MANILA, Philippines–Search warrant, statement of assets liabilities, and net worth (SALN) highlighted the interviews for the three Supreme Court justices aspiring to be the next Chief Justice.
Only three names are vying for the position of Chief Justice that will become vacant upon the early retirement of Chief Justice Diosdado Peralta and they are Senior Associate Justice Estela Perlas-Bernabe, Associate Justices Alexander Gesmundo and Ramon Paul Hernando.
Of the three, Bernabe is the most senior while Gesmundo is number four and Hernando is number five most senior justice. Associate Justices Marvic Leonen and Alfredo Benjamin Caguioa who are numbers two and three most senior justices have declined the automatic nomination.
On search warrants
Chief Justice Diosdado Peralta asked Gesmundo where should a judge rely in granting an application for search warrants–affidavit of the applicant or questions propounded during searching questions as required by the Constitution.
Gesmundo, who has been active in introducing and crafting amendments to court rules said the rules of court is very clear on this.
“The Constitution says no search warrant or warrant of arrest shall be issued except upon probable cause determined by a judge after conducting a searching inquiry. He cannot solely rely on the affidavits of the complainants and the witnesses they produced because that is a violation of the Constitution as well as the Rules on Criminal Procedure,” he said.
Last Sunday, nine local activists were killed in the implementation of search warrants issued by Manila Courts. Lawyers denounced the killings and calling the high court to review the warrants issued by both the Manila and Quezon City Courts.
On the other hand, both the Mandaluyong and the Bacolod Regional Trial Courts granted the motions to quash the search warrants issued by the Quezon City RTC that were used leading to the arrest and detention of a lady journalist and local activists.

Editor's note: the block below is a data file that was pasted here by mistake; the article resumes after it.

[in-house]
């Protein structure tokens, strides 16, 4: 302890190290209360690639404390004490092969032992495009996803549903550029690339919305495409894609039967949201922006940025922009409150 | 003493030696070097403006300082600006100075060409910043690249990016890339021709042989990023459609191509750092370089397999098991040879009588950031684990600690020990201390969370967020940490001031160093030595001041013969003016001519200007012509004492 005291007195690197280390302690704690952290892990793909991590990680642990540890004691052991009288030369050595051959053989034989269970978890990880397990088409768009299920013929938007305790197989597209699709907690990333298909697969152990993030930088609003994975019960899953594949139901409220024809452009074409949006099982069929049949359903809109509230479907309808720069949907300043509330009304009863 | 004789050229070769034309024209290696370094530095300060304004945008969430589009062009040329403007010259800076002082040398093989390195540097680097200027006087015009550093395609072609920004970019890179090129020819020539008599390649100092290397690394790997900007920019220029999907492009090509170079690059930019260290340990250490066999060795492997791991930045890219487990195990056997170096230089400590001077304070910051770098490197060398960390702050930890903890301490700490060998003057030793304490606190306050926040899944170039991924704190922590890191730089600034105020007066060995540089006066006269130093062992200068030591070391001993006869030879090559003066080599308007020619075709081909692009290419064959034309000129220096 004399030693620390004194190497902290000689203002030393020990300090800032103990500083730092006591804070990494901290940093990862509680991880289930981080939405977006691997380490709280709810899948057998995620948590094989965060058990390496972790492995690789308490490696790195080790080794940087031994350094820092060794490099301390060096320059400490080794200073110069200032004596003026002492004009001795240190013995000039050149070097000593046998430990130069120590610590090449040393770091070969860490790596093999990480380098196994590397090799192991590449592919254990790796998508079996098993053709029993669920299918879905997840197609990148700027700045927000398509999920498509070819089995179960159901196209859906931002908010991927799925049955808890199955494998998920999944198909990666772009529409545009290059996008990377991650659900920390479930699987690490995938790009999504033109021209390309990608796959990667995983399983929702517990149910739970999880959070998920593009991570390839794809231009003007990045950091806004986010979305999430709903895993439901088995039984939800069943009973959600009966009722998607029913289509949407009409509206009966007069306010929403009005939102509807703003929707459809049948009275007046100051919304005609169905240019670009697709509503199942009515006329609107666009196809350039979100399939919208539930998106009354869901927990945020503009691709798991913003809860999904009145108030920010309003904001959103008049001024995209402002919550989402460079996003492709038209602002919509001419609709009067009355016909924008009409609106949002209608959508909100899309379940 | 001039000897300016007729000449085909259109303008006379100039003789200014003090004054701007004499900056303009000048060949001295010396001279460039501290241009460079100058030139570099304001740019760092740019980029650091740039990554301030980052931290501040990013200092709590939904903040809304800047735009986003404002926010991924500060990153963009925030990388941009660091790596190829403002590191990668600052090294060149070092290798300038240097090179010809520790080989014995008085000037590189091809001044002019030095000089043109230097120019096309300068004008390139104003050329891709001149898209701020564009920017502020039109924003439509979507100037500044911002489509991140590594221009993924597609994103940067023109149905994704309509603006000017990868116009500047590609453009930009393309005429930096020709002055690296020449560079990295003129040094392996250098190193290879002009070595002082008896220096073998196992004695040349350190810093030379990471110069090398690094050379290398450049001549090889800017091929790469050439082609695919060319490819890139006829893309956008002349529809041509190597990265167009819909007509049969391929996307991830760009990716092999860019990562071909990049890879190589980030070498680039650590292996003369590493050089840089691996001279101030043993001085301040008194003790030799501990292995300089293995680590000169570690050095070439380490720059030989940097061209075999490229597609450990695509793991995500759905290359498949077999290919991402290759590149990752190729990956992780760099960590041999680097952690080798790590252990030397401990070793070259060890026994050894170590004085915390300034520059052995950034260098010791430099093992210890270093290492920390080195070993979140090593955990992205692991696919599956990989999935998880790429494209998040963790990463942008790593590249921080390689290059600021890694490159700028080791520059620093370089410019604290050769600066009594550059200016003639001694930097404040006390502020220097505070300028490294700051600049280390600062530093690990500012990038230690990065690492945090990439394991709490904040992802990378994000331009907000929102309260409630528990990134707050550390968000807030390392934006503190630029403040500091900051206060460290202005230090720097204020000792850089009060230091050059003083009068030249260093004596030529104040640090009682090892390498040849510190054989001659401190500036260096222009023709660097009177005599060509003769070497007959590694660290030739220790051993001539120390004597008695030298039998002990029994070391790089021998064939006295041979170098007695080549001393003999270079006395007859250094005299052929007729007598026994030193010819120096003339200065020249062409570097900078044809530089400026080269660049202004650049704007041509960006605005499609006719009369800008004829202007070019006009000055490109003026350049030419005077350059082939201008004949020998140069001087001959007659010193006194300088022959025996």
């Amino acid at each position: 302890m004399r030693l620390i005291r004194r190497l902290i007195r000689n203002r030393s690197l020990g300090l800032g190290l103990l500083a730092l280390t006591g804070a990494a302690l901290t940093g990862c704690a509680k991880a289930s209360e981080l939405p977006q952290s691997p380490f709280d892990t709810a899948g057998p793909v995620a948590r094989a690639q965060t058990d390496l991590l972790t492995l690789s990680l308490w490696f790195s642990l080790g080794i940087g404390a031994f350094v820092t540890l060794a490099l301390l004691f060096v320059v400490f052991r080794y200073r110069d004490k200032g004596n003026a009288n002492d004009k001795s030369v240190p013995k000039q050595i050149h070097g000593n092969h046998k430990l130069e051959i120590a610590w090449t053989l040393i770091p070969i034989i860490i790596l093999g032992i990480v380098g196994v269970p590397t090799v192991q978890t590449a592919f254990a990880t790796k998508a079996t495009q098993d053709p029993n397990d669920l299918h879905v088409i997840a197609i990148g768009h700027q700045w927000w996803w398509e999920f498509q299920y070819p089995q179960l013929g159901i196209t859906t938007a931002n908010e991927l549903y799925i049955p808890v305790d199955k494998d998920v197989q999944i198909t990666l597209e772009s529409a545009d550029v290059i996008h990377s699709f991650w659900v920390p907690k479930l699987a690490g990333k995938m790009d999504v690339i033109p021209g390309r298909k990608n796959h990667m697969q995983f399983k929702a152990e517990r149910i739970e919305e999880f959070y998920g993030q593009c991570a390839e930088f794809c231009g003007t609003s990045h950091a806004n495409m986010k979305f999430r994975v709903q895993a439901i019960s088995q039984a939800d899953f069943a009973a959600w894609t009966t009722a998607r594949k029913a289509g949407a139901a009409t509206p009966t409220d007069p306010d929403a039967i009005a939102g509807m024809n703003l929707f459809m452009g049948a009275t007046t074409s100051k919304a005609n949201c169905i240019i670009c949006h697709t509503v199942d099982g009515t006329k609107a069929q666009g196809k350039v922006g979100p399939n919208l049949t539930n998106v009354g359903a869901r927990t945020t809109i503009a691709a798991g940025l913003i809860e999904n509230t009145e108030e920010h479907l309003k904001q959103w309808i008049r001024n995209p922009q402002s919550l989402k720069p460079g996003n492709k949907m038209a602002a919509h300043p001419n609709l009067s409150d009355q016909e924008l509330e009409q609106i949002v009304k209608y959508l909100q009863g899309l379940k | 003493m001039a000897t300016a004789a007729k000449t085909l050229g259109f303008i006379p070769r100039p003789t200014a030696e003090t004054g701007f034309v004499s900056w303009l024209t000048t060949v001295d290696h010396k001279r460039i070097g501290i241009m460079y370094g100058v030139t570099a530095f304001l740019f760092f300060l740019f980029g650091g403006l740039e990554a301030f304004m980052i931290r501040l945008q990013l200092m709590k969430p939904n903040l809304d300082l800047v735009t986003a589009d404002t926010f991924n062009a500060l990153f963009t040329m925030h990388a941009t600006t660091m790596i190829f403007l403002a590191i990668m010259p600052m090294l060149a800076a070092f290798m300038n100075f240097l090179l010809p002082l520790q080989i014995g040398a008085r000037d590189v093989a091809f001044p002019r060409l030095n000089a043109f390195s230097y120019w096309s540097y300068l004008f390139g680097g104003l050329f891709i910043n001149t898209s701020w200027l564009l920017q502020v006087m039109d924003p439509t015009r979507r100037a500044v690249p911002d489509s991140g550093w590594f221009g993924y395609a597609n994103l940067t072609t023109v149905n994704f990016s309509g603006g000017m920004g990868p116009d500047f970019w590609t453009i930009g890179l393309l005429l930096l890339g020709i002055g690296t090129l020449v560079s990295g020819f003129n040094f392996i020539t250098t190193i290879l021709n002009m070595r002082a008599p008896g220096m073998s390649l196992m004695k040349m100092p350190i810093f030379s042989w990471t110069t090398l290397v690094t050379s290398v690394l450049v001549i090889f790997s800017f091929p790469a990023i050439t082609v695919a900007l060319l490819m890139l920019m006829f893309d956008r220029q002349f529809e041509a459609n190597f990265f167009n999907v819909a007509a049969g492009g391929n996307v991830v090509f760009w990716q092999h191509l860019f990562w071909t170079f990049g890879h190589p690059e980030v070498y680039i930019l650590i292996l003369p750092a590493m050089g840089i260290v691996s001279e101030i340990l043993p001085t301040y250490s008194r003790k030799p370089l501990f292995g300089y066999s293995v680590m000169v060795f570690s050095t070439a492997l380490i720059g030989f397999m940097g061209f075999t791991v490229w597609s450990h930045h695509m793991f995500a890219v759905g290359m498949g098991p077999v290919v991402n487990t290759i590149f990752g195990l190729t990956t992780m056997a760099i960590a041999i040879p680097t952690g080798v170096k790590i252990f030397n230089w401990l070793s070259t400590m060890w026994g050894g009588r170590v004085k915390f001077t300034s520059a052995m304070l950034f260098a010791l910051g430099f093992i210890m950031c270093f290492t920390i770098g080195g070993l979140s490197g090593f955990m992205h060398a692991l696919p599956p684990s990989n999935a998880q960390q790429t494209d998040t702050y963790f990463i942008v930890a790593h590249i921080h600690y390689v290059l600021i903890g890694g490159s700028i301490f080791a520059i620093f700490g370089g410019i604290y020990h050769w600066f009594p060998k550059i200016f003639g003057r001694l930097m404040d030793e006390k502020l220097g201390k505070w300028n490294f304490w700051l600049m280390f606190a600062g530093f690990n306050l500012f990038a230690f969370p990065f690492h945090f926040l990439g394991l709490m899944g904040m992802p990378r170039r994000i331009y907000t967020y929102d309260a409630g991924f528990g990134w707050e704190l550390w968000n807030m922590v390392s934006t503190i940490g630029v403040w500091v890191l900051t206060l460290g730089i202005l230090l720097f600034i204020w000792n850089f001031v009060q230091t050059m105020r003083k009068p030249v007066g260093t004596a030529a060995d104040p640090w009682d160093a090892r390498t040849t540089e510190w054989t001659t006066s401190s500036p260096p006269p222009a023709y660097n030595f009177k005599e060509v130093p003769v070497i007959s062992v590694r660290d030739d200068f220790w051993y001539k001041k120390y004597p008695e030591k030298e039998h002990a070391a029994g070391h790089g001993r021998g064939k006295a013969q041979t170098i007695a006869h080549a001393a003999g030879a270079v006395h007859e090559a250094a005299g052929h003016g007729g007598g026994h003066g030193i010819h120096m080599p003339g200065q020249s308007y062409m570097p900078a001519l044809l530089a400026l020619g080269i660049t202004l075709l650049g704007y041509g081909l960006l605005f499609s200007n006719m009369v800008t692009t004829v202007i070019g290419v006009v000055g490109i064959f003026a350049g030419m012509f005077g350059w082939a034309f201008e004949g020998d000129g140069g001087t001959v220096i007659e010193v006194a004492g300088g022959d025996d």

The Mandaluyong Court said testimonies of the police officers and its informant are inconsistent. It ordered the release of journalist Lady Ann Salem and trade unionist Rodrigo Esparago.
On the other hand, the Bacolod Court said there was “an infringement of the constitutional requirement” when the search warrants were issued. It pointed out that all the evidence obtained through the void search warrant is inadmissible.
Like Gesmundo, Hernando said, “judges would only be minded to issue search warrants if on the basis of probable cause, he finds that there is a need for issuing it.”
However, Hernando said judges should not be blamed if something went wrong in the process of implementing the search warrant.
Hernando does believe there are irregularities in the process of issuing search warrants.
“There is nothing wrong there as long as the judge has really been convinced by the quantum of evidence needed to issue a search warrant. I think the judge should not be blamed for that but it’s a different thing when it comes to the implementation of the search warrant,” Hernando said also agreeing to retired Supreme Court Associate Justice Jose Catral Mendoza that that issue is “beyond the judiciary.”
On Statement of Assets, Liabilities, and Networth
Bernabe and Gesmundo believed that there is nothing wrong with publishing their SALN.
“I have really nothing to hide,” Bernabe said. However, she is concerned that there are some people who tend to “weaponize” the SALN.
She said some people “find ways and means to really destroy the reputation of a justice.”
Bernabe said a summary of the SALN will do.
Gesmundo, on the other hand, said “transparency is the rule. I don’t think there should be any objection on that.”
He said people can have access to a justice’s SALN. However, he pointed out that the purpose for obtaining the SALN should also be considered. “It must be legitimate.”
Last year, the high court denied the request for access to the SALN of Associate Justice Marvic Leonen to initiate a quo warranto petition similar to the move that led to the ouster of former chief justice Maria Lourdes Sereno.
The names will no longer be narrowed down as the JBC is required to submit a minimum of three names to President Rodrigo Duterte to make the final choice.
The President has 90 days from the vacancy or specifically from March 27 to decide.
Subscribe to INQUIRER PLUS to get access to The Philippine Daily Inquirer & other 70+ titles, share up to 5 gadgets, listen to the news, download as early as 4am & share articles on social media. Call 896 6000.